Likening inspectors of supertankers to truck mechanics, a federal appeals court upheld a lower court ruling that a ship inspector cannot be held liable for failing to detect the safety defects that sank the cruise ship Sundancer.

The Sundancer sank off British Columbia in 1984 after running aground. Its owners contend the damage to the hull would not have sunk the ship if the American Bureau of Shipping had detected safety defects during an $85,000 inspection while the ship was being converted from a ferry to a luxury liner shortly before the accident."This is a real blow to safety at sea," said Brian Starer of the New York law firm Haight, Gardner, Poor & Havens, which represents the owners, Sundance Cruises Corp. and Sundance Cruises Inc., in their $264 million suit against ABS.

But classification society representatives said the decision will help ensure safety by making it clear that final responsibility for a ship lies with its owner. The decision "reaffirms that the shipowner has a non- delegable duty for the safety of the vessel and cannot pass that on," said John Grimmer of New York law firm Lord Day & Lord, Barrett Smith, which represents ABS.

In the decision, the three-member panel of the Second Circuit of the U.S. Court of Appeals made an unusually clear statement about the role of classification societies such as ABS.

"Put simply, the purpose of the classification societies is not to guarantee safety, but merely to permit Sundance to take advantage of the insurance rates available to a classed vessel," the court said in affirming a lower court decision granting summary judgment in favor of ABS.

"I couldn't have said it better," said Christopher B. Kende, a lawyer with Holtzmann, Wise & Shepard, which represents French classification society Bureau Veritas in the United States.

Mr. Grimmer said the court's statement echoed the Supreme Court's position on the role of the Federal Aviation Administration.

"The FAA is not there to guarantee safety, but to promote safety," said Mr. Grimmer. "That's what ABS is really there for."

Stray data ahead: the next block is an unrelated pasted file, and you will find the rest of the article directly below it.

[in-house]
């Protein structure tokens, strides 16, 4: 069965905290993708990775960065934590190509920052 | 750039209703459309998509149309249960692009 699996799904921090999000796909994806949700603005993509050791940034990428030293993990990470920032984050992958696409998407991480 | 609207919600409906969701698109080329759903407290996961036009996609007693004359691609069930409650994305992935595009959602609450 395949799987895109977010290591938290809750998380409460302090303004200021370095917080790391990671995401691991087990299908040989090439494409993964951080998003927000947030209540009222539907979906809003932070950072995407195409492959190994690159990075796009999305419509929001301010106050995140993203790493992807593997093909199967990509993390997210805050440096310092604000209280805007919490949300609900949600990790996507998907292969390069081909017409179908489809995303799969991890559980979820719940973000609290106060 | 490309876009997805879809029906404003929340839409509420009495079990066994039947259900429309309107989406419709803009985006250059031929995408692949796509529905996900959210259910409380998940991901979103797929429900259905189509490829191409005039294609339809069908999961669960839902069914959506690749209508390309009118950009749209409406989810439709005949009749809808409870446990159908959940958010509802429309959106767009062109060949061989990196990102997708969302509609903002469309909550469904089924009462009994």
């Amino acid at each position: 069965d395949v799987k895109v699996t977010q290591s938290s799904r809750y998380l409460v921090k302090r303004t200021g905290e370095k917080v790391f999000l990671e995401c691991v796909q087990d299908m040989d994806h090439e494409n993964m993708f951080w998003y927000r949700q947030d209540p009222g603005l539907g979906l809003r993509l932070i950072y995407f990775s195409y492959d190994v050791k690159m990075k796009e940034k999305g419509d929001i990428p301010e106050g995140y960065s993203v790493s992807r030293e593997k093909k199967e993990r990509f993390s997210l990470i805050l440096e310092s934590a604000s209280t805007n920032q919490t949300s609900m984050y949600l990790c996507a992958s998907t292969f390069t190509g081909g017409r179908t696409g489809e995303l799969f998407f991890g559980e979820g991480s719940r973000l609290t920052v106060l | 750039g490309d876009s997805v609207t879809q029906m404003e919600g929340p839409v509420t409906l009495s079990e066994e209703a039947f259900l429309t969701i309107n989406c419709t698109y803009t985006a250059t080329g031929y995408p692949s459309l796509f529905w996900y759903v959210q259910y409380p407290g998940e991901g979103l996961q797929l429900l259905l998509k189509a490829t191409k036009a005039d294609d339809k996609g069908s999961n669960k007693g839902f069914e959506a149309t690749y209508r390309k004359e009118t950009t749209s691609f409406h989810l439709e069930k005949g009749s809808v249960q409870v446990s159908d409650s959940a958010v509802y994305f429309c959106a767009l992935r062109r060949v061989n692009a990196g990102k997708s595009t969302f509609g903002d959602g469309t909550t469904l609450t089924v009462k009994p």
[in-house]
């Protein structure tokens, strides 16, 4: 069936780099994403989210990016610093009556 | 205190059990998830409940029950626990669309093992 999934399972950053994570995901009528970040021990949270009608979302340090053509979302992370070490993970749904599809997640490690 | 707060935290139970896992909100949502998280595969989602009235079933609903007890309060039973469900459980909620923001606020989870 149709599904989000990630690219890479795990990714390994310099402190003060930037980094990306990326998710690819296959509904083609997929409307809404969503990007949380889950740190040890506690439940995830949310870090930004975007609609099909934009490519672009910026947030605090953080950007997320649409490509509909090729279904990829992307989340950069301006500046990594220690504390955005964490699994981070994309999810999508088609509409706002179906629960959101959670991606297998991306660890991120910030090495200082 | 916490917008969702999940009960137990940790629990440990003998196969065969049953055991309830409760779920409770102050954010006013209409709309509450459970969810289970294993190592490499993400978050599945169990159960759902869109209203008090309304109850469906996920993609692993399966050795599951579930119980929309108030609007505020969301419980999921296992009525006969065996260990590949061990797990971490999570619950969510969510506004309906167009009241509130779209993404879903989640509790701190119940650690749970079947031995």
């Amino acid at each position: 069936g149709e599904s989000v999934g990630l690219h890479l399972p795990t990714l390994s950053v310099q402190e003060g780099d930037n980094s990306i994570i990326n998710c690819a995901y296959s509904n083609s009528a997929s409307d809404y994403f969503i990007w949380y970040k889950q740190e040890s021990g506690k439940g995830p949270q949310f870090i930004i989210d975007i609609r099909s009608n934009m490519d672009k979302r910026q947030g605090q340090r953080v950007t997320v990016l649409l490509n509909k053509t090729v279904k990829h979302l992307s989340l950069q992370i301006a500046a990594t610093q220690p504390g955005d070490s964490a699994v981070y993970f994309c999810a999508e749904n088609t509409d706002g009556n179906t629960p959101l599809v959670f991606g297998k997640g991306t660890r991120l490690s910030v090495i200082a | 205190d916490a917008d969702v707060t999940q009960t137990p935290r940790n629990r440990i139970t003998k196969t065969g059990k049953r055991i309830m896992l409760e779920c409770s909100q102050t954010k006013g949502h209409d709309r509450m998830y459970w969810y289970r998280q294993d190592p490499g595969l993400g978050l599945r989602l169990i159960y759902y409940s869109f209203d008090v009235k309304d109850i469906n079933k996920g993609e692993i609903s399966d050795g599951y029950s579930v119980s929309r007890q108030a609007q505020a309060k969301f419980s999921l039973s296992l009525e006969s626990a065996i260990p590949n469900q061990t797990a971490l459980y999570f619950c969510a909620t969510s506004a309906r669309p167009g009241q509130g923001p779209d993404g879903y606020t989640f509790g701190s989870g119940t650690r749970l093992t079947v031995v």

Classification societies perform the bulk of the world's detailed ship safety inspections. Owners pay the societies to do the inspections and issue certificates that banks and insurers require before they issue loans or policies.

The maritime authorities of many governments contract out to the societies to perform governmental inspections as well and issue Safety of Life at Sea (SOLAS) certificates. That is the kind of inspection that is at issue with the Sundancer, which was registered in the Bahamas.

The societies have come under criticism from many quarters over the last 10 years for failing to prevent substandard ships from plying the oceans. Some have gone as far as to suggest that the societies should be eliminated in favor of a new, international inspection system.

"This case is really about safety and what SOLAS certificates mean," Mr. Starer said. "If the flag (Bahamas) immunizes the class society that issues the certificate on their behalf, where is the teeth?

"This puts tremendous pressure on countries like the United States and other port states" to more closely examine ships that have SOLAS certificates, he said.

Sundance plans to ask the appeals court for a rehearing, said Mr. Starer. If that effort fails, the case could end up before the Supreme Court.

"We'll take it one step at a time," said Mr. Starer.

The owners contend that holes were made in the ship's bulkhead and vital plumbing safety valves were removed during the ship's conversion to a luxury liner. After the grounding, these defects allowed water to flow into undamaged compartments, sinking the ship.

The Sundancer's troubles did not end in British Columbia. The ship later was refloated and renamed the Pegasus, the flagship of Epirotike Lines of Greece. In early June 1991 the ship caught fire off a dock in Venice and sank once again.